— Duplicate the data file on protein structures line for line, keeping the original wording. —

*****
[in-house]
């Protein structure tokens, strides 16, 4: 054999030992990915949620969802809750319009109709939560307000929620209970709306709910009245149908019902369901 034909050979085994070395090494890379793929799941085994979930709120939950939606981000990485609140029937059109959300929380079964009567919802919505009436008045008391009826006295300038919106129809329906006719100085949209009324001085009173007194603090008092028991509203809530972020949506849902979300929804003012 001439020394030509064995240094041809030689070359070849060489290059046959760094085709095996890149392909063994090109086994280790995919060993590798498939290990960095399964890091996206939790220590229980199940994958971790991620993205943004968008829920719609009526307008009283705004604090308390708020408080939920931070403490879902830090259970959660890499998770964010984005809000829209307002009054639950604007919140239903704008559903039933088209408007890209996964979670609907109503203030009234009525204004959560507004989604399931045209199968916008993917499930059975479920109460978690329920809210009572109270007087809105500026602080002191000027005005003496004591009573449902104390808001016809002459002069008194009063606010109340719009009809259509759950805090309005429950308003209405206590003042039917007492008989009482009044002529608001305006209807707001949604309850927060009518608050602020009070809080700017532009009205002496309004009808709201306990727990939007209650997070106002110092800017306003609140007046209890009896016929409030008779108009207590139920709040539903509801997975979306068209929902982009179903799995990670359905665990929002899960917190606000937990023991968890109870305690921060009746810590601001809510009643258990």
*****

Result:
[in-house]
């Protein structure tokens, strides 16, 4: 054999030992990915949620969802809750319009109709939560307000929620209970709306709910009245149908019902369901 034909050979085994070395090494890379793929799941085994979930709120939950939606981000990485609140029937059109959300929380079964009567919802919505009436008045008391009826006295300038919106129809329906006719100085949209009324001085009173007194603090008092028991509203809530972020949506849902979300929804003012 001439020394030509064995240094041809030689070359070849060489290059046959760094085709095996890149392909063994090109086994280790995919060993590798498939290990960095399964890091996206939790220590229980199940994958971790991620993205943004968008829920719609009526307008009283705004604090308390708020408080939920931070403490879902830090259970959660890499998770964010984005809000829209307002009054639950604007919140239903704008559903039933088209408007890209996964979670609907109503203030009234009525204004959560507004989604399931045209199968916008993917499930059975479920109460978690329920809210009572109270007087809105500026602080002191000027005005003496004591009573449902104390808001016809002459002069008194009063606010109340719009009809259509759950805090309005429950308003209405206590003042039917007492008989009482009044002529608001305006209807707001949604309850927060009518608050602020009070809080700017532009009205002496309004009808709201306990727990939007209650997070106002110092800017306003609140007046209890009896016929409030008779108009207590139920709040539903509801997975979306068209929902982009179903799995990670359905665990929002899960917190606000937990023991968890109870305690921060009746810590601001809510009643258990």